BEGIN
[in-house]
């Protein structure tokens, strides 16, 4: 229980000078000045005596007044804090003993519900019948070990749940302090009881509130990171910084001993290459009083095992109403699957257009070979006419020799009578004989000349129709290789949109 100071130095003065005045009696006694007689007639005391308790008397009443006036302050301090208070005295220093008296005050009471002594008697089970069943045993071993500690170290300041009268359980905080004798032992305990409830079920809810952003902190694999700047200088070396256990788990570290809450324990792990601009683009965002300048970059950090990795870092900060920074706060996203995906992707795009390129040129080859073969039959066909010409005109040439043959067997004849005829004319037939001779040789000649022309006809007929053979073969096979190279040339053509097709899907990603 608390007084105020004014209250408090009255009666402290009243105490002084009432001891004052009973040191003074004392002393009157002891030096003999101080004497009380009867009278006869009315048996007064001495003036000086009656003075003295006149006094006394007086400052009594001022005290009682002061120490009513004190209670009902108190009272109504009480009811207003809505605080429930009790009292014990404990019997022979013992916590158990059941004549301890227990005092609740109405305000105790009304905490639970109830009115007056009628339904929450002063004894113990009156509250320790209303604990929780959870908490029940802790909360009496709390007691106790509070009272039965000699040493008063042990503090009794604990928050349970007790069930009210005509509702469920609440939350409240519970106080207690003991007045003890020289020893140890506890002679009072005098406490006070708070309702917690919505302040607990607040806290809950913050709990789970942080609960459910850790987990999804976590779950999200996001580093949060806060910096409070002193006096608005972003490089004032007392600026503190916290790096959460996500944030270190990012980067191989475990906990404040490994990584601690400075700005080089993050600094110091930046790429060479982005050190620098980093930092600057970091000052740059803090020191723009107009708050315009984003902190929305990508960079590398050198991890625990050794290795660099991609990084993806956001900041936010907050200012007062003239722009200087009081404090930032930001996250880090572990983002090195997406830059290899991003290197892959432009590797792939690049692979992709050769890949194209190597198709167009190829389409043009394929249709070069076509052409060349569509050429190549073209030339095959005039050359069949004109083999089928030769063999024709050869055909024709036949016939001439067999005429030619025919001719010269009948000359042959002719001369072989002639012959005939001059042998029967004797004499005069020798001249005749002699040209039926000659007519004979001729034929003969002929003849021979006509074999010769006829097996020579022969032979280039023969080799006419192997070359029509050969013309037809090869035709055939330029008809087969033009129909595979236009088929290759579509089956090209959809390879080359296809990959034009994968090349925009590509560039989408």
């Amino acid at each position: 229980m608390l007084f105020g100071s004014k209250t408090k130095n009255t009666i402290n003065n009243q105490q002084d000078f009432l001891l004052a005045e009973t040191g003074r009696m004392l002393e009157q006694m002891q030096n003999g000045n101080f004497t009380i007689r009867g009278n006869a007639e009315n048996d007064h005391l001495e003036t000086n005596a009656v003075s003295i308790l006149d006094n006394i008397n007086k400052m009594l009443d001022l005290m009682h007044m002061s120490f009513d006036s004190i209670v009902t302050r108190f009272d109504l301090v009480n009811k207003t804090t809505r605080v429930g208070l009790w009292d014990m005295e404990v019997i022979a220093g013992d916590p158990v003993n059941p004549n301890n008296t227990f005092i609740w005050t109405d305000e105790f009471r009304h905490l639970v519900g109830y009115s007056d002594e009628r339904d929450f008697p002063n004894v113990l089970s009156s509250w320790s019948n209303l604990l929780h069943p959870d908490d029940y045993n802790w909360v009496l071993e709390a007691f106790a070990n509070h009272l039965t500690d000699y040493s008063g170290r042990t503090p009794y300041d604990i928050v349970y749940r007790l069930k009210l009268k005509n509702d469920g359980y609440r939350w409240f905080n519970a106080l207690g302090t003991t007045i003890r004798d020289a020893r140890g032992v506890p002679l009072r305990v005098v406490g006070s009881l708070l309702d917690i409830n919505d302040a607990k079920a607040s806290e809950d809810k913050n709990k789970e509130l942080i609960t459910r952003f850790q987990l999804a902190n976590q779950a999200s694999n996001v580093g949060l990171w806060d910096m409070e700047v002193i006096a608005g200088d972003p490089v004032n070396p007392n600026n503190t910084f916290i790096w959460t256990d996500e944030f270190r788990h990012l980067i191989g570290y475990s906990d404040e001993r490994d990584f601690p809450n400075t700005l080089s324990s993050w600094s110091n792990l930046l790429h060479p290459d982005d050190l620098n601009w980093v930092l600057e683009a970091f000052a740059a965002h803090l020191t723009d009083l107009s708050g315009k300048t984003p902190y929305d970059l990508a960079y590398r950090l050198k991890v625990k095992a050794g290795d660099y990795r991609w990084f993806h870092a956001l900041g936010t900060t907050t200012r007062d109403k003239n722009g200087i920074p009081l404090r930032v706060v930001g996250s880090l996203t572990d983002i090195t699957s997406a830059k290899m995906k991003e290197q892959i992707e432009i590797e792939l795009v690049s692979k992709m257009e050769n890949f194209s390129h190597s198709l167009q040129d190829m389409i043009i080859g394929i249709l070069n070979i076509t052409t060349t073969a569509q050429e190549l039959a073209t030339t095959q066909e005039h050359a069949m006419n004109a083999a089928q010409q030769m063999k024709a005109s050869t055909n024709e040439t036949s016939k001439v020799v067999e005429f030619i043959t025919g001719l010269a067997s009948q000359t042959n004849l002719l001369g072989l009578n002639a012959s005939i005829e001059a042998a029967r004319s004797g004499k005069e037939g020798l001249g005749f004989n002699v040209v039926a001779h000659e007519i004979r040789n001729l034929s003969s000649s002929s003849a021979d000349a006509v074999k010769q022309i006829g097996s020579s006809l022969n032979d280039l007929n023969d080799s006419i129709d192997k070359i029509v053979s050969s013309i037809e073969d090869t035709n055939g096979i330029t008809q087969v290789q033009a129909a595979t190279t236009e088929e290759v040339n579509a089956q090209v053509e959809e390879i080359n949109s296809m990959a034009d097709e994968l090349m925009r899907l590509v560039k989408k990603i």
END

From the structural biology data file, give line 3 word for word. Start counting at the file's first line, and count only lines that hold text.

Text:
């Amino acid at each position: 229980m608390l007084f105020g100071s004014k209250t408090k130095n009255t009666i402290n003065n009243q105490q002084d000078f009432l001891l004052a005045e009973t040191g003074r009696m004392l002393e009157q006694m002891q030096n003999g000045n101080f004497t009380i007689r009867g009278n006869a007639e009315n048996d007064h005391l001495e003036t000086n005596a009656v003075s003295i308790l006149d006094n006394i008397n007086k400052m009594l009443d001022l005290m009682h007044m002061s120490f009513d006036s004190i209670v009902t302050r108190f009272d109504l301090v009480n009811k207003t804090t809505r605080v429930g208070l009790w009292d014990m005295e404990v019997i022979a220093g013992d916590p158990v003993n059941p004549n301890n008296t227990f005092i609740w005050t109405d305000e105790f009471r009304h905490l639970v519900g109830y009115s007056d002594e009628r339904d929450f008697p002063n004894v113990l089970s009156s509250w320790s019948n209303l604990l929780h069943p959870d908490d029940y045993n802790w909360v009496l071993e709390a007691f106790a070990n509070h009272l039965t500690d000699y040493s008063g170290r042990t503090p009794y300041d604990i928050v349970y749940r007790l069930k009210l009268k005509n509702d469920g359980y609440r939350w409240f905080n519970a106080l207690g302090t003991t007045i003890r004798d020289a020893r140890g032992v506890p002679l009072r305990v005098v406490g006070s009881l708070l309702d917690i409830n919505d302040a607990k079920a607040s806290e809950d809810k913050n709990k789970e509130l942080i609960t459910r952003f850790q987990l999804a902190n976590q779950a999200s694999n996001v580093g949060l990171w806060d910096m409070e700047v002193i006096a608005g200088d972003p490089v004032n070396p007392n600026n503190t910084f916290i790096w959460t256990d996500e944030f270190r788990h990012l980067i191989g570290y475990s906990d404040e001993r490994d990584f601690p809450n400075t700005l080089s324990s993050w600094s110091n792990l930046l790429h060479p290459d982005d050190l620098n601009w980093v930092l600057e683009a970091f000052a740059a965002h803090l020191t723009d009083l107009s708050g315009k300048t984003p902190y929305d970059l990508a960079y590398r950090l050198k991890v625990k095992a050794g290795d660099y990795r991609w990084f993806h870092a956001l900041g936010t900060t907050t200012r007062d109403k003239n722009g200087i920074p009081l404090r930032v706060v930001g996250s880090l996203t572990d983002i090195t699957s997406a830059k290899m995906k991003e290197q892959i992707e432009i590797e792939l795009v690049s692979k992709m257009e050769n890949f194209s390129h190597s198709l167009q040129d190829m389409i043009i080859g394929i249709l070069n070979i076509t052409t060349t073969a569509q050429e190549l039959a073209t030339t095959q066909e005039h050359a069949m006419n004109a083999a089928q010409q030769m063999k024709a005109s050869t055909n024709e040439t036949s016939k001439v020799v067999e005429f030619i043959t025919g001719l010269a067997s009948q000359t042959n004849l002719l001369g072989l009578n002639a012959s005939i005829e001059a042998a029967r004319s004797g004499k005069e037939g020798l001249g005749f004989n002699v040209v039926a001779h000659e007519i004979r040789n001729l034929s003969s000649s002929s003849a021979d000349a006509v074999k010769q022309i006829g097996s020579s006809l022969n032979d280039l007929n023969d080799s006419i129709d192997k070359i029509v053979s050969s013309i037809e073969d090869t035709n055939g096979i330029t008809q087969v290789q033009a129909a595979t190279t236009e088929e290759v040339n579509a089956q090209v053509e959809e390879i080359n949109s296809m990959a034009d097709e994968l090349m925009r899907l590509v560039k989408k990603i």